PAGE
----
Tool thefts spark police warning

Tools similar to this electric drill are among items stolen from vans across Dacorum in the past few weeks
Tools similar to this electric drill are among items stolen from vans across Dacorum in the past few weeks

A string of tool thefts from vans across Dacorum has led police to issue a warning asking motorists to keep their vehicles secure.

Thieves have targeted work vans and stolen thousands of pounds worth of tools across Hemel Hempstead, including Allandale, Cowper Road, Cloister Walk, Green End Lane and Vicarage Lane.

Many of these vans have been accessed without causing damage to the vehicles, leading police to believe the thefts may have been carried out by either cloning the security fob or employing electronic jamming and hacking equipment.

Detective Inspector Sam Khanna, who is investigating, said: “We are urging drivers to leave nothing of value in their vehicles if they leave them unattended, and never leave vans unlocked.

“Power tools can be valuable and attractive to thieves.

“If you are unable to remove tools from your vehicle, ensure they are left locked and secure and invest in an extra external lock and a tool safe to go in your van.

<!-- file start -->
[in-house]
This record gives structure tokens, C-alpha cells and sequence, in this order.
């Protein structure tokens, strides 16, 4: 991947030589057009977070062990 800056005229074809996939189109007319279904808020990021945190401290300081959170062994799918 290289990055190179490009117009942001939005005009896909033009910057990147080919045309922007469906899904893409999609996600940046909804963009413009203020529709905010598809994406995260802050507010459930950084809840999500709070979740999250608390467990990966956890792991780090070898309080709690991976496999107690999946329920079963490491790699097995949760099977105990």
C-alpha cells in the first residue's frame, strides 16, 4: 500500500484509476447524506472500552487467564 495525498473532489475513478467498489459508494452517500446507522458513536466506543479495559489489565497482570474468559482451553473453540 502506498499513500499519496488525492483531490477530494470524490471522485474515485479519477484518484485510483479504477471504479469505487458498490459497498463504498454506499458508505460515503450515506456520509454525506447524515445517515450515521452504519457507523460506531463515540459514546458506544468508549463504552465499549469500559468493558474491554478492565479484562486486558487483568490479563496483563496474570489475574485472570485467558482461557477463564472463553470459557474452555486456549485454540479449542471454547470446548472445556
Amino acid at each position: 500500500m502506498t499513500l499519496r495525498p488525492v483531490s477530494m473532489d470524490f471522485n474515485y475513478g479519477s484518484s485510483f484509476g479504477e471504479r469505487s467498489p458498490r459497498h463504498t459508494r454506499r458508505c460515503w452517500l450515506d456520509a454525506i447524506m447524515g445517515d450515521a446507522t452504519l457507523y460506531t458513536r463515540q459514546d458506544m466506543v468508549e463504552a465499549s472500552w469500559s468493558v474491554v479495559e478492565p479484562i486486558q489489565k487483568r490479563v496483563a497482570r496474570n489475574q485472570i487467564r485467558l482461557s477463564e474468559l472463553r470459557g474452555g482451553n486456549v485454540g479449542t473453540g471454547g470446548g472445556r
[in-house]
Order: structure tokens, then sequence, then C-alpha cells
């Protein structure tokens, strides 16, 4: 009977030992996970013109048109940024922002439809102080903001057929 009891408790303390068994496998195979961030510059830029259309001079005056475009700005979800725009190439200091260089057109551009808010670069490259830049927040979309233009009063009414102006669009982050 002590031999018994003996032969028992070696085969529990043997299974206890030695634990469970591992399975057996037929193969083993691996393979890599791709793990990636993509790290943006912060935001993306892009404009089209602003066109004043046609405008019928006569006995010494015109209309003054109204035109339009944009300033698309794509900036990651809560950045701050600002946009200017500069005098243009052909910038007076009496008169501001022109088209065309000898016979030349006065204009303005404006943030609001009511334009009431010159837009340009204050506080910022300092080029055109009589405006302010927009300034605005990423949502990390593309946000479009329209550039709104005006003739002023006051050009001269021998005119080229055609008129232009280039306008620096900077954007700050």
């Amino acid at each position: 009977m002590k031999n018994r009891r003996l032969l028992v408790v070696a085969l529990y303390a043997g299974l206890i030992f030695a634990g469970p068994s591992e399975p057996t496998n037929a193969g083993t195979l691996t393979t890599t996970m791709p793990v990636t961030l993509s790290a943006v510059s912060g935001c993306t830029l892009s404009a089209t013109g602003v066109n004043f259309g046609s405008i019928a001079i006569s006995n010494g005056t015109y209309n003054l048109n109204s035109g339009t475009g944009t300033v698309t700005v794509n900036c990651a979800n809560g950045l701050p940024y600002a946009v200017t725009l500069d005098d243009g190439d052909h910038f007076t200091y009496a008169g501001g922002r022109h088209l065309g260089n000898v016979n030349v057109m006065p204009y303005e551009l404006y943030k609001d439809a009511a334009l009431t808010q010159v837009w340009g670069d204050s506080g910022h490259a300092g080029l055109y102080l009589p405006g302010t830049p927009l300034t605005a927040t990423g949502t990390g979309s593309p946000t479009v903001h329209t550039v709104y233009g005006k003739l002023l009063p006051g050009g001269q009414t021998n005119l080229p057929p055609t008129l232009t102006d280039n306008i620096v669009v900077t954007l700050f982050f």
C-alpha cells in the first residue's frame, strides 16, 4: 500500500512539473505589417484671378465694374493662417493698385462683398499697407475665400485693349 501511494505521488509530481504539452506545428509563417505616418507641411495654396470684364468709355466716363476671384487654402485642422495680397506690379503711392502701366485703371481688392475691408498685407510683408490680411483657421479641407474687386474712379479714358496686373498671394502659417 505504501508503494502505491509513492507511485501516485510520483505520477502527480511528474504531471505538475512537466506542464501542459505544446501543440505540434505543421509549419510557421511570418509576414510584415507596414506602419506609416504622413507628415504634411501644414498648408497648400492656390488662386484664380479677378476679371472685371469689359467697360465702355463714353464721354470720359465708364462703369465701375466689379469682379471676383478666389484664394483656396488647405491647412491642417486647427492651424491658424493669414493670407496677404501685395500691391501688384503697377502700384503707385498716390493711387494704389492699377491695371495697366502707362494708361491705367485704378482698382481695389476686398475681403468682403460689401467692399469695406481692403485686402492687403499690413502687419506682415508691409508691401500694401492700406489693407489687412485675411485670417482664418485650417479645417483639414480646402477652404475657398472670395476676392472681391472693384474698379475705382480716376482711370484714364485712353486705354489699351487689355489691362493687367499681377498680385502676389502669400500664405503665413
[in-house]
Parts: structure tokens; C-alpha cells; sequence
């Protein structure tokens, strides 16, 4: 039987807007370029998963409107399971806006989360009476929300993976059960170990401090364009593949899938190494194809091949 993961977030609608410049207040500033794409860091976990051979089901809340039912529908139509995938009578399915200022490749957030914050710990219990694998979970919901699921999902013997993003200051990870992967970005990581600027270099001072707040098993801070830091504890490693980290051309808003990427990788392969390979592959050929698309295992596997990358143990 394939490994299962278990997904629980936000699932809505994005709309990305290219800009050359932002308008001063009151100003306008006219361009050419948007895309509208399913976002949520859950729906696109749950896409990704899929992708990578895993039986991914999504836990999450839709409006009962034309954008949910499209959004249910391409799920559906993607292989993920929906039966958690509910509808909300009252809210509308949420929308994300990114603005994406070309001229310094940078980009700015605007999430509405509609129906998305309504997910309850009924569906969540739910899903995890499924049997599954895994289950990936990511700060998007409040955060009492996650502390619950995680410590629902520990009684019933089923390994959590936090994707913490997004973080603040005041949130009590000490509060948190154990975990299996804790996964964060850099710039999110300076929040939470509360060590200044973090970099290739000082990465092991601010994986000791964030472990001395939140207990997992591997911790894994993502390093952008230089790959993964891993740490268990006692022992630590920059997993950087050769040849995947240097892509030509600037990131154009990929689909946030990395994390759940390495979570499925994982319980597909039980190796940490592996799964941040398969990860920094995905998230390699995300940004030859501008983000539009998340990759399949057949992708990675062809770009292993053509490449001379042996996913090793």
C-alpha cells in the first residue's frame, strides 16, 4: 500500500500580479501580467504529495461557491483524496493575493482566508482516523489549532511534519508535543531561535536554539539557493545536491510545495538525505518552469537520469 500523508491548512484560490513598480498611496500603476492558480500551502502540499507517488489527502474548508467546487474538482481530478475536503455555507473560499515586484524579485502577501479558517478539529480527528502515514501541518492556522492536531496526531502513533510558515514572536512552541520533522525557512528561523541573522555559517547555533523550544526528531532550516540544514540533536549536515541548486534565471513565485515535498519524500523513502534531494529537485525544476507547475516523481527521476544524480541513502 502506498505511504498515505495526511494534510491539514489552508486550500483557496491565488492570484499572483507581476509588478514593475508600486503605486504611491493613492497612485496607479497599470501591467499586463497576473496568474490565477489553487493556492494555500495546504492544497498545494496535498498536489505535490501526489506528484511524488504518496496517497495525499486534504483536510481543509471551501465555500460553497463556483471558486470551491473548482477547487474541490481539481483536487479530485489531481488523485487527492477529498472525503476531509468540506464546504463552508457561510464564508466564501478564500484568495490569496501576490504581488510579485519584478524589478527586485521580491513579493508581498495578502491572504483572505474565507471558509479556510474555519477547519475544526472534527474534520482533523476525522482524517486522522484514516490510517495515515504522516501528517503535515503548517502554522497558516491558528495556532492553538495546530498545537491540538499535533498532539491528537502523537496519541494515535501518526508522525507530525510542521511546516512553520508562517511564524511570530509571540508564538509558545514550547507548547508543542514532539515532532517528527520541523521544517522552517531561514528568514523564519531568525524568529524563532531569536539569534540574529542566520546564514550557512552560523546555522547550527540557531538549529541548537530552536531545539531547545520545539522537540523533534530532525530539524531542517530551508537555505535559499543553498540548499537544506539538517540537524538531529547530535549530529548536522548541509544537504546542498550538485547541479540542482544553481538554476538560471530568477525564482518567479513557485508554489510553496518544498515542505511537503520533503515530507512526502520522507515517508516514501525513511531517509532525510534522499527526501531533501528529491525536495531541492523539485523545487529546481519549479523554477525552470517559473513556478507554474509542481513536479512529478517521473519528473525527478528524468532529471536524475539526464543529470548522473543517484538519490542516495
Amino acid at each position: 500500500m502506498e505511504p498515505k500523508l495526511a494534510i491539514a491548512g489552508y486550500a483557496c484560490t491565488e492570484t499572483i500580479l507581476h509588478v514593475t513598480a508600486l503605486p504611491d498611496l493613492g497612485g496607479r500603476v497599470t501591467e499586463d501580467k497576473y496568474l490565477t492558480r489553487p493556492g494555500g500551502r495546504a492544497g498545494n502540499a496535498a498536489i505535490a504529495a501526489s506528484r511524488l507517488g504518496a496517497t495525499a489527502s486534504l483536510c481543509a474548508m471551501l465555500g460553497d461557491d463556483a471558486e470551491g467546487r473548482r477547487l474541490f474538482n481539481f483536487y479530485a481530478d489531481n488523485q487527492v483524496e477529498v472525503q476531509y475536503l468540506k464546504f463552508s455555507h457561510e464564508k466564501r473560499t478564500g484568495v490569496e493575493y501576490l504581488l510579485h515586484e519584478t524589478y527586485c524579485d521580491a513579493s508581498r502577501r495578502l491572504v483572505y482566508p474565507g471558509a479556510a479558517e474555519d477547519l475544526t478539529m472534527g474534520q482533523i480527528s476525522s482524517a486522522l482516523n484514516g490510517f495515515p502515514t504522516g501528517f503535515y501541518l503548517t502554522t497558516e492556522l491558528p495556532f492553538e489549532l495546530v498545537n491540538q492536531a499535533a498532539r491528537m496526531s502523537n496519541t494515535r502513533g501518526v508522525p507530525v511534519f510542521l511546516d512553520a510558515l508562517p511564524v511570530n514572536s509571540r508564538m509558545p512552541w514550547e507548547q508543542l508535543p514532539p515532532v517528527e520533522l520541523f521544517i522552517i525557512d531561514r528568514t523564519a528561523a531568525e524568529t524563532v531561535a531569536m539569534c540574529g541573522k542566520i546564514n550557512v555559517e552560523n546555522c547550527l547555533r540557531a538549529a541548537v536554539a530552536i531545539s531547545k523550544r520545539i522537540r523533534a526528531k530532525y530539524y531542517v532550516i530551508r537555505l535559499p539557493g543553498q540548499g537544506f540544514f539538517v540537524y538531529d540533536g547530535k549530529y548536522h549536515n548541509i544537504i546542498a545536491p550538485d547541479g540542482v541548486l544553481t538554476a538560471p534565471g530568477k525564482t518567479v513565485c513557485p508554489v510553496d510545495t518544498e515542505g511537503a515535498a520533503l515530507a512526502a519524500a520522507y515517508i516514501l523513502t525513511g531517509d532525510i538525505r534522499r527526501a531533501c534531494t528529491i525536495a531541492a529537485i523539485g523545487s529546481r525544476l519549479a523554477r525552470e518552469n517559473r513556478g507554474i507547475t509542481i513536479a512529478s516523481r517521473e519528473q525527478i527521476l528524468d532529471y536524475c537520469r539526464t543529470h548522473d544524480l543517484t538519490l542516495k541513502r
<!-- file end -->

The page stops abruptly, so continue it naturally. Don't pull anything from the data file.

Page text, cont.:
“Ensure that all tools are clearly permanently marked with your postcode, as this can act as a deterrent to would-be thieves.

“Engraving or weld marking, ultraviolet paint or painted bright colours may make them less attractive to steal. “Keep a record of serial numbers and, ideally, a photo of valuable tools, and register them on the online property register

“That way, if the items are later recovered by police, they can be returned to you.”

Following some of these steps will also help to protect your vehicle:

> Never hand vehicle keys over to a third party or leave the vehicle unattended at a valet parking, car wash or other parking places, where criminals can gain access to the vehicle and code a key electronically.

> Consider fitting an ‘OBD safe’ device, a secure lockable device that fits over the vehicle’s on board diagnostic port, in the vehicle cabin. This prevents criminals using software to code a key from the vehicle. Devices that are Thatcham approved can be obtained from

> If your vehicle has a keyless entry system ensure you place the vehicle tablet key in your home address, as far away from the vehicle as possible, ideally place the key in a metal box.

> Consider fitting a dual band tracking device that works on VHF/UHF and GPS, to ensure that one tracking system is still functioning if criminals use GPS blocking techniques to avoid detection. Devices approved by Thatcham and Secured by Design help to combat this type of vehicle theft, as vehicles equipped with a tracking device are often promptly recovered.

> Criminals can also employ remote/keyless entry jamming equipment so make sure your car is locked by trying the door before leaving it.

> Ensure that ‘home’ on your vehicle ‘Sat Nav’ is shown as the post code of your local police station and not your actual home address.

> If advertising your vehicle for sale online, ensure that the registration number is not displayed when photographed to avoid cloning of its identity.